I somehow felt that this sentence I am asked to bear has been set upon me by the 'world.'  It's a test.  I can pass a test of the world with flying colors if I understand my purpose in God's plan.  But what happens to a person when they are critiqued by the very church that has been such a strength?  What happens when the single most peaceful, healing place is taken away when I crave it the very most? 
It was a serious and prayerful week leading up to my meeting.  I worked things out in my heart and my mind that would have come no other way but through divine inspiration from God. 
Going into the meeting, I knew I was walking in with a clear conscience with what I was being accused of and serving a jail sentence for.  That has great power and brings with it a great confidence in the eyes of the Lord. 
I also knew that this man Jason and I were about to meet with carries church and Priesthood authority.  That being said, he is a man of flesh and blood.  He makes mistakes just like anyone else. 
I decided that if it came down to it and he were to ask for my temple recommend, that I wouldn't hold it against him, nor the church.  I have come too far and received too many confirming experiences of God's love to let one man's mistake stand in the way of my progression.  I'll say it again, because it really has had that big of an impact on me.  I have come too far and received too many confirming experiences of God's love to let one man's mistake stand in the way of my progression.  Being in a leadership position, I would fully accept what steps would need to be taken to receive my temple recommend again.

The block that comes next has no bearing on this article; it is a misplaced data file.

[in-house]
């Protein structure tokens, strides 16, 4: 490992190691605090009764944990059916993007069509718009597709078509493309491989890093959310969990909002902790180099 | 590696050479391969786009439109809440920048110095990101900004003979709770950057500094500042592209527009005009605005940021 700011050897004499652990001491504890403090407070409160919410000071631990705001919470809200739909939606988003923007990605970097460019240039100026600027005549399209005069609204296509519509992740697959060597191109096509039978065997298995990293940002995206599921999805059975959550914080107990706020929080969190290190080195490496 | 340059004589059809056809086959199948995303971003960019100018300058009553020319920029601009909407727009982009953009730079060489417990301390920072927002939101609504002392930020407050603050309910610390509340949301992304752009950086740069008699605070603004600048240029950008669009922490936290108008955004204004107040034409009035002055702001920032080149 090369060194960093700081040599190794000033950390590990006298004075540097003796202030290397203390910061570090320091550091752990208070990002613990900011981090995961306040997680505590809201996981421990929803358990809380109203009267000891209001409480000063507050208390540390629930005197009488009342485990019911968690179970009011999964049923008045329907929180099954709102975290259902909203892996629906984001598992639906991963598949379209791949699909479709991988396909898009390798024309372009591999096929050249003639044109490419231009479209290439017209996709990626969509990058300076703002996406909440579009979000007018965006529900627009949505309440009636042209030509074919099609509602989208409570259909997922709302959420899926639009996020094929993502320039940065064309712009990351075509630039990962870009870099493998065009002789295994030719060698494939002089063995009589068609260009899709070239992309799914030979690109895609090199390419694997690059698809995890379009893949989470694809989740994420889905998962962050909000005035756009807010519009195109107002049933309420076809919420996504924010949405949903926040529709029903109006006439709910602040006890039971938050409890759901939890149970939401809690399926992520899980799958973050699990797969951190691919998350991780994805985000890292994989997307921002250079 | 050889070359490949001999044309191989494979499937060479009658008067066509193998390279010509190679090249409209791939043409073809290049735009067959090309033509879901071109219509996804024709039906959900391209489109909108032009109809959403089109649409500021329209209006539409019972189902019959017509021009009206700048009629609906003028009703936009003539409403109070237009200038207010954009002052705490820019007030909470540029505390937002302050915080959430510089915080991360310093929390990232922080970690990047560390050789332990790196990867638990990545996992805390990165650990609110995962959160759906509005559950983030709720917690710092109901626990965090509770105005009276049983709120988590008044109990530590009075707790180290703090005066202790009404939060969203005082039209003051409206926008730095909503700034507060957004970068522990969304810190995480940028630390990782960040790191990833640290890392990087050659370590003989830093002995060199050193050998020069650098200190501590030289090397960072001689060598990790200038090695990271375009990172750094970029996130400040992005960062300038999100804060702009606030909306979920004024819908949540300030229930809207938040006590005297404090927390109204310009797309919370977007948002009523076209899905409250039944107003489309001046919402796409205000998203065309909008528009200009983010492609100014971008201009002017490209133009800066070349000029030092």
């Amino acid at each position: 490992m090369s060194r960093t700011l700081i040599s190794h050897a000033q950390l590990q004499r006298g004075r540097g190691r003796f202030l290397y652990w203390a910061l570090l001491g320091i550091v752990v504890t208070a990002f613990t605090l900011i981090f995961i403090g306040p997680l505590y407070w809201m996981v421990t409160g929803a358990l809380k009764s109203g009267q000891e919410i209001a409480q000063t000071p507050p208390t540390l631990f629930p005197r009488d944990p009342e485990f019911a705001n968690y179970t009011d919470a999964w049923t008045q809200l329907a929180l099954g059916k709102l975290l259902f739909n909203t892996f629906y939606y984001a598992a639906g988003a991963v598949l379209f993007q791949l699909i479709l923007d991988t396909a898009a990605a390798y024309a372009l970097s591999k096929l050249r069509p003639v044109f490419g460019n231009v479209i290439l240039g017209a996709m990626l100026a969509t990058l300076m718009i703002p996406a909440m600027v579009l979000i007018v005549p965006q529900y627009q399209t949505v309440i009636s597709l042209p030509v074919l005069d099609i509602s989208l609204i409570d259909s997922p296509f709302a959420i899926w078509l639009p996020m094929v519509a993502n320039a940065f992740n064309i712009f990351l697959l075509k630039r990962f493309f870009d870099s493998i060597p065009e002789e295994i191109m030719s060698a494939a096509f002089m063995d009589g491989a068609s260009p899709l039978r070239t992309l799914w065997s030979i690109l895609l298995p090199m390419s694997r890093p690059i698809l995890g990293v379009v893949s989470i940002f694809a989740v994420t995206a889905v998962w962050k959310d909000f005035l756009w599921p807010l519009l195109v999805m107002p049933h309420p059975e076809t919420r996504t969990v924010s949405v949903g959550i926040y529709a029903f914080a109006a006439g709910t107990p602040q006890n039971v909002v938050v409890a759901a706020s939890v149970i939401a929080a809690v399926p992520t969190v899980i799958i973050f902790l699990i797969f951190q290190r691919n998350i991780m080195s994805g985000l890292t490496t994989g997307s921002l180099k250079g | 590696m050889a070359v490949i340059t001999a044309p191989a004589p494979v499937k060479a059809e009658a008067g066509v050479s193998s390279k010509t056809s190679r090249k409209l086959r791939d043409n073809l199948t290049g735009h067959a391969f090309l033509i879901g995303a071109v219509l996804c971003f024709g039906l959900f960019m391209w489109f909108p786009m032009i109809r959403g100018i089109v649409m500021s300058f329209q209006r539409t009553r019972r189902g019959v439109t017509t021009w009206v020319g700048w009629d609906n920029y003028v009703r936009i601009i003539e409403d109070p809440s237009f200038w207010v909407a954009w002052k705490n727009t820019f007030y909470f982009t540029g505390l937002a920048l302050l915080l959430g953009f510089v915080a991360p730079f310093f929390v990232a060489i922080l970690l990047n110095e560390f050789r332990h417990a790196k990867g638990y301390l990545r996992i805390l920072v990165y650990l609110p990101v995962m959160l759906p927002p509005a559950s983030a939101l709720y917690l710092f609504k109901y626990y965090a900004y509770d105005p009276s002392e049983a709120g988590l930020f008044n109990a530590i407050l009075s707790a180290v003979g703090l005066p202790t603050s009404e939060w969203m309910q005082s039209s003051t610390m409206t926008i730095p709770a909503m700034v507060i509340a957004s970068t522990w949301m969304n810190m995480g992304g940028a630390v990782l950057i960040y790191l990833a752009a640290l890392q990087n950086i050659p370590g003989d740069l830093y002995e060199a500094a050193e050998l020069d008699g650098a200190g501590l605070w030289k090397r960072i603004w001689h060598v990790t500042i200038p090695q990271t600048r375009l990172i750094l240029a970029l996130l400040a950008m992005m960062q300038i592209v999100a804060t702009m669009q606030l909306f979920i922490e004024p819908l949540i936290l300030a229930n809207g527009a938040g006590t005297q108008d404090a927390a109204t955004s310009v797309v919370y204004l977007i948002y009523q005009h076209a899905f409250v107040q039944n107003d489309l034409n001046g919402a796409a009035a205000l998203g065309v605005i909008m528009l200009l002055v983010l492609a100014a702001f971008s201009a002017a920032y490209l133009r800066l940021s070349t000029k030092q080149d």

Jason and I had a good meeting.  I was able to share some of the insights and experiences of jail that have strengthened my testimony.  He shared divine counsel with us and I felt that warm and fuzzy spirit as we both spoke and listened.
And then we walked out of his office.  With my recommend still in tact. 
I don't believe it was all for nothing that I sent through that process .  I needed to prepare myself and work things out in my heart to know where I stand.  Where I stand. 
Today, I went to the temple.!  It was glorious and beautiful and peaceful just like I needed so badly.   
After my time inside, I took a trip around the outside, which is not usually my routine.  I found a unique perspective.  I wouldn't have noticed it before.  Looking through the bars at the most sacred place on this earth to me I wondered about the placement of the bars that reminded me so much of jail. 
Then I came to this open gate, inviting people in right from the street to walk the temple grounds.  The symbolism I took from it was not to keep people out - but to invite them in.  The metal fence is to keep the world out.  That same peaceful feeling I receive to recharge is there because it's different than what the world offers. 

Just as many of the girls have connected jail to being their safe place, the temple is mine.  In jail they are kept from (or protected from) their temptations.  They count on being fed, having housing, and are taken care of.  They are not really free though.  They can't come and go as they please.  They don't have agency to choose. 

The temple opens possibilities up.  By living the standards that make it possible to hold a temple recommend, I'm given more agency.  Like the song says, "Keep the commandments..... In this there is safety.  In this there is peace." 

While I was in the temple today I put names of my new friends on the temple prayer roll.  That means that hundreds of people that come through the temple will be praying over those names.  Individual daughters of God in this journey back to him.  Rachel.  Tuck.  Robin.  Dani.  Pam.  Netty.  These girls that He desperately misses having a connection to, are now being prayed for within the walls of the temple.  I know He will answer those prayers on behalf of those girls.  I can only hope they are ready to receive those answers and blessings. 

Wednesday, March 18, 2015

The Most Asked Question